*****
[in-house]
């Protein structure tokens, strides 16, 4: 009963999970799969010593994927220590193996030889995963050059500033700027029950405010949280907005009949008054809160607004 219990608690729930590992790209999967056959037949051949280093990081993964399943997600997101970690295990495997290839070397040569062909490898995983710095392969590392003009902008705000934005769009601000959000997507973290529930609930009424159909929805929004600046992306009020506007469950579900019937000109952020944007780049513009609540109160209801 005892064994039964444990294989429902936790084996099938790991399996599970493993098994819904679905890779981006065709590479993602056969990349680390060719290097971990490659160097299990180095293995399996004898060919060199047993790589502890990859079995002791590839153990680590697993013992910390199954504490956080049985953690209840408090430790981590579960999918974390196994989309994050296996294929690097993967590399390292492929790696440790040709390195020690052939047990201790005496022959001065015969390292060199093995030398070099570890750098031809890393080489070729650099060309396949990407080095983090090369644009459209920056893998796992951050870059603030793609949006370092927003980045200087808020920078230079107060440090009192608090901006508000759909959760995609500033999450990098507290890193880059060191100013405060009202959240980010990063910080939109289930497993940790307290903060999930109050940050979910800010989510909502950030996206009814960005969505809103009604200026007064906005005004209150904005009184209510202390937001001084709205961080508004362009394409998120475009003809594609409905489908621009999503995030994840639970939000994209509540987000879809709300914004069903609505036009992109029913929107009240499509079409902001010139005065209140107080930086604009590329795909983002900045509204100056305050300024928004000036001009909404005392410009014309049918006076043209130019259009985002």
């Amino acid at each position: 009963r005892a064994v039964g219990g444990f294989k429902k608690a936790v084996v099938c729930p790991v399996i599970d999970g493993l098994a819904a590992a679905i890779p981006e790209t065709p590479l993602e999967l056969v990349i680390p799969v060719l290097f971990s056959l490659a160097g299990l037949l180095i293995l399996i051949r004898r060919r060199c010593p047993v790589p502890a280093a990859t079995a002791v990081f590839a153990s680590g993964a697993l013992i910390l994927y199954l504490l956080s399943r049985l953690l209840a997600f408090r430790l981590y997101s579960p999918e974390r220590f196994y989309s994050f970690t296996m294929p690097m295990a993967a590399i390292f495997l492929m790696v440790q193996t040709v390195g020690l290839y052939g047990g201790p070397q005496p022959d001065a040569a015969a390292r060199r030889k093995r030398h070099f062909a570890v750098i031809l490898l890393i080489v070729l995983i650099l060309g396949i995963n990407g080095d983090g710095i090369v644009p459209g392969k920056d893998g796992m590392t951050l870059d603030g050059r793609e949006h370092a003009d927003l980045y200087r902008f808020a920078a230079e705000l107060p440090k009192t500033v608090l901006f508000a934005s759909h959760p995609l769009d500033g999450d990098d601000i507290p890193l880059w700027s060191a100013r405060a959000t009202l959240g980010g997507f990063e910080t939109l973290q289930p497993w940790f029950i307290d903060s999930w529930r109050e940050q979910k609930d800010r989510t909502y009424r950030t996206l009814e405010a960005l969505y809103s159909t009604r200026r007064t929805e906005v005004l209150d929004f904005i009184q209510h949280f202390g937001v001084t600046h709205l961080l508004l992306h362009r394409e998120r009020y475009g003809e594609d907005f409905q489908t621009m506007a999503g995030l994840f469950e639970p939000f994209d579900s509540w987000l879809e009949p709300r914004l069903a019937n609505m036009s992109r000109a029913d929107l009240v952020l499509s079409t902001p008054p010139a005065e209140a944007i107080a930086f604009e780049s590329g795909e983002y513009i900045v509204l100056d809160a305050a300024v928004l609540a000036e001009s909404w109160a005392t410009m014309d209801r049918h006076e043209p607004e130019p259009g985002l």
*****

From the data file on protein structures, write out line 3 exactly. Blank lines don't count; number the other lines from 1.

């Amino acid at each position: 009963r005892a064994v039964g219990g444990f294989k429902k608690a936790v084996v099938c729930p790991v399996i599970d999970g493993l098994a819904a590992a679905i890779p981006e790209t065709p590479l993602e999967l056969v990349i680390p799969v060719l290097f971990s056959l490659a160097g299990l037949l180095i293995l399996i051949r004898r060919r060199c010593p047993v790589p502890a280093a990859t079995a002791v990081f590839a153990s680590g993964a697993l013992i910390l994927y199954l504490l956080s399943r049985l953690l209840a997600f408090r430790l981590y997101s579960p999918e974390r220590f196994y989309s994050f970690t296996m294929p690097m295990a993967a590399i390292f495997l492929m790696v440790q193996t040709v390195g020690l290839y052939g047990g201790p070397q005496p022959d001065a040569a015969a390292r060199r030889k093995r030398h070099f062909a570890v750098i031809l490898l890393i080489v070729l995983i650099l060309g396949i995963n990407g080095d983090g710095i090369v644009p459209g392969k920056d893998g796992m590392t951050l870059d603030g050059r793609e949006h370092a003009d927003l980045y200087r902008f808020a920078a230079e705000l107060p440090k009192t500033v608090l901006f508000a934005s759909h959760p995609l769009d500033g999450d990098d601000i507290p890193l880059w700027s060191a100013r405060a959000t009202l959240g980010g997507f990063e910080t939109l973290q289930p497993w940790f029950i307290d903060s999930w529930r109050e940050q979910k609930d800010r989510t909502y009424r950030t996206l009814e405010a960005l969505y809103s159909t009604r200026r007064t929805e906005v005004l209150d929004f904005i009184q209510h949280f202390g937001v001084t600046h709205l961080l508004l992306h362009r394409e998120r009020y475009g003809e594609d907005f409905q489908t621009m506007a999503g995030l994840f469950e639970p939000f994209d579900s509540w987000l879809e009949p709300r914004l069903a019937n609505m036009s992109r000109a029913d929107l009240v952020l499509s079409t902001p008054p010139a005065e209140a944007i107080a930086f604009e780049s590329g795909e983002y513009i900045v509204l100056d809160a305050a300024v928004l609540a000036e001009s909404w109160a005392t410009m014309d209801r049918h006076e043209p607004e130019p259009g985002l």